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The Honolulu Advertiser

Posted on: Thursday, April 19, 2001

Governor, HGEA reach deal on pay raises

By Kevin Dayton
Advertiser Capitol Bureau

Gov. Ben Cayetano said yesterday that a tentative deal has been struck that clears the way for government workers to collect on an arbitration award that granted 23,000 HGEA members raises averaging 14.5 percent over four years.

Hawaii Government Employees Association Executive Director Russell Okata and Cayetano said they have reached an understanding that the governor will not veto a bill to provide money for the raises if the union accepts reduced vacation and sick-leave benefits for future hires, as well as a drug-screening policy that allows outright firing of employees who test positive for a second time.

The two sides also agreed to cooperate more closely on the issues of privatization; eliminating binding arbitration for most public employees; and controlling the cost of government workers' health benefits. However, it's not clear exactly where those efforts will lead.

"The promise I made was we'd work toward meeting his concerns (on those issues)," said Okata, who stressed that he remains committed to "protecting our members' interests — that's the tricky part."

Cayetano said his agreements with HGEA and the United Public Workers vindicate his tough tactics in union negotiations this year and last year because "it shows that we are now beginning to get some of the changes that we want, that I think are necessary.

"You think I wanted these changes just to take things away from working people? No. I want these changes because I think they're important to state government."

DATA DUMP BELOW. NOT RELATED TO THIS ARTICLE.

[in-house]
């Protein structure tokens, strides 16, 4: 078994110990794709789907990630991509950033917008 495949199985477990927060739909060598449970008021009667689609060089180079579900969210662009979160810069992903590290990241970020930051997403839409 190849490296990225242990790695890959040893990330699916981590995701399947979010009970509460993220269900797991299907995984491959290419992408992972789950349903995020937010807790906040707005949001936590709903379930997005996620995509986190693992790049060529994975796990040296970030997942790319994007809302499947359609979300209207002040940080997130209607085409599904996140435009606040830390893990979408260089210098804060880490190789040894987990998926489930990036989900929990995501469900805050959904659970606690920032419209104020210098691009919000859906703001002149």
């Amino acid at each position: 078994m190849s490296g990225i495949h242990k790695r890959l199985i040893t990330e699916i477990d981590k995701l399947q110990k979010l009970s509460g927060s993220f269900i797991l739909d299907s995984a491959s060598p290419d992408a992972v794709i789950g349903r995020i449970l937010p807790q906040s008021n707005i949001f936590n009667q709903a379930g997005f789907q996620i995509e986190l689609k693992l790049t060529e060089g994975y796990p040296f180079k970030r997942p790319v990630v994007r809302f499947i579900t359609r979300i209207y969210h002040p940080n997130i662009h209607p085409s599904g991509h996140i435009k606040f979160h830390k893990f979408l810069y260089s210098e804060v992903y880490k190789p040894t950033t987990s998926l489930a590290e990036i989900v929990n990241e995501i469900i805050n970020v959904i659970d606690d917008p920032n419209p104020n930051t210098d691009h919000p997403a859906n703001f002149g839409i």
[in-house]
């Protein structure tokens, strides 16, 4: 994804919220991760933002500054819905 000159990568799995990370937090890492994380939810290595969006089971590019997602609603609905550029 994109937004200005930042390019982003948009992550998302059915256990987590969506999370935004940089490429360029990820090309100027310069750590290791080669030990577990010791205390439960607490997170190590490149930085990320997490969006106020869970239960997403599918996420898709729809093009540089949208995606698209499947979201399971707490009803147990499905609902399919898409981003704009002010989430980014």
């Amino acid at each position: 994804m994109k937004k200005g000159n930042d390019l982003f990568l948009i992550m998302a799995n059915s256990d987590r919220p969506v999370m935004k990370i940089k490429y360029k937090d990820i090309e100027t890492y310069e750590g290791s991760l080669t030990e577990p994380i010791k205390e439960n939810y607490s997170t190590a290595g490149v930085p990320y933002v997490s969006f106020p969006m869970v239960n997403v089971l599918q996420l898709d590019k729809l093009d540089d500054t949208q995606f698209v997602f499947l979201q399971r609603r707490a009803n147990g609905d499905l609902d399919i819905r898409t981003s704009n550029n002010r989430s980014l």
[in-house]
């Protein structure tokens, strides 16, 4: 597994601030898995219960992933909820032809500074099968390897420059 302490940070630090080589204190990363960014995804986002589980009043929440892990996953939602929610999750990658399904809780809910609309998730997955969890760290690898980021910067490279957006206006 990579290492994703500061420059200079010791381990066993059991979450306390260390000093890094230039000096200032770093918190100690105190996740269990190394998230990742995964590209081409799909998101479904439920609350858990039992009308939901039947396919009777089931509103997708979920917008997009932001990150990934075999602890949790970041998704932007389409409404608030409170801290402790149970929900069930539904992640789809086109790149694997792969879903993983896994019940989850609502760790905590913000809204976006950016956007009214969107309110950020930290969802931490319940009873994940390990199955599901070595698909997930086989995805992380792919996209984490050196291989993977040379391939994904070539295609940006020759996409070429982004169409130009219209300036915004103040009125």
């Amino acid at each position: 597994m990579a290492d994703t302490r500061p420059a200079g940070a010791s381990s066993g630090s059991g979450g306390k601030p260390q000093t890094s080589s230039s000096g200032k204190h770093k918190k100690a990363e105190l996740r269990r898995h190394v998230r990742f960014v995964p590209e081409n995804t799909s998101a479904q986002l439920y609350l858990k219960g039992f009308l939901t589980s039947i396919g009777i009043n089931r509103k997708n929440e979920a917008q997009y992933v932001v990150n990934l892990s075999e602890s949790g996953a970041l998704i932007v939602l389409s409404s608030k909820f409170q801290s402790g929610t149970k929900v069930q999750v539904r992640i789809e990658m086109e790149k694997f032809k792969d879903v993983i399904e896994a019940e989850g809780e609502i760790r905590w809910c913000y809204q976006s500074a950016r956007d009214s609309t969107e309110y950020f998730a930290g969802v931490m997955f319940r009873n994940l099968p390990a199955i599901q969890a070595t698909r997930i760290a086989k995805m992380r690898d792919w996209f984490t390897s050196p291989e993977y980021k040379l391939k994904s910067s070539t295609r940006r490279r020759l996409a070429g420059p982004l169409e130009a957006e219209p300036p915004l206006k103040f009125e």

The raises, which range from 9 percent to 17 percent for HGEA members, would cost the state general treasury about $153 million over the next two years.

For a year, Cayetano has said the state could not afford the raises and argued that the arbitration panel had overstepped its authority in awarding them. But solid, bipartisan majorities in both houses of the Legislature favored paying the raises, arguing that the state was at least morally obligated to pay them because they were awarded in what was supposed to be "binding" arbitration.

That set up the possibility of a veto being overridden, but Cayetano seems to have avoided such a confrontation with the new agreement. The two sides are working on a draft memorandum of agreement

Okata said he still needs to persuade the HGEA negotiating teams and leadership to accept the deal, but he is confident he can sell the package. He said the agreement was reached in discussions over the past week.

The reductions in sick leave and vacation benefits, identical to those agreed to by the United Public Workers union last last year, would affect all employees hired after July 2.

Under the UPW contract, new employees would be given 12 days of vacation leave annually, eventually working their way up to 24 days after 20 years of service. Present policy provides 21 days of vacation leave annually, regardless of service.

Additionally, new workers would start with 15 days of sick leave annually instead of 21 days. After 20 years of service, they would get 21 days.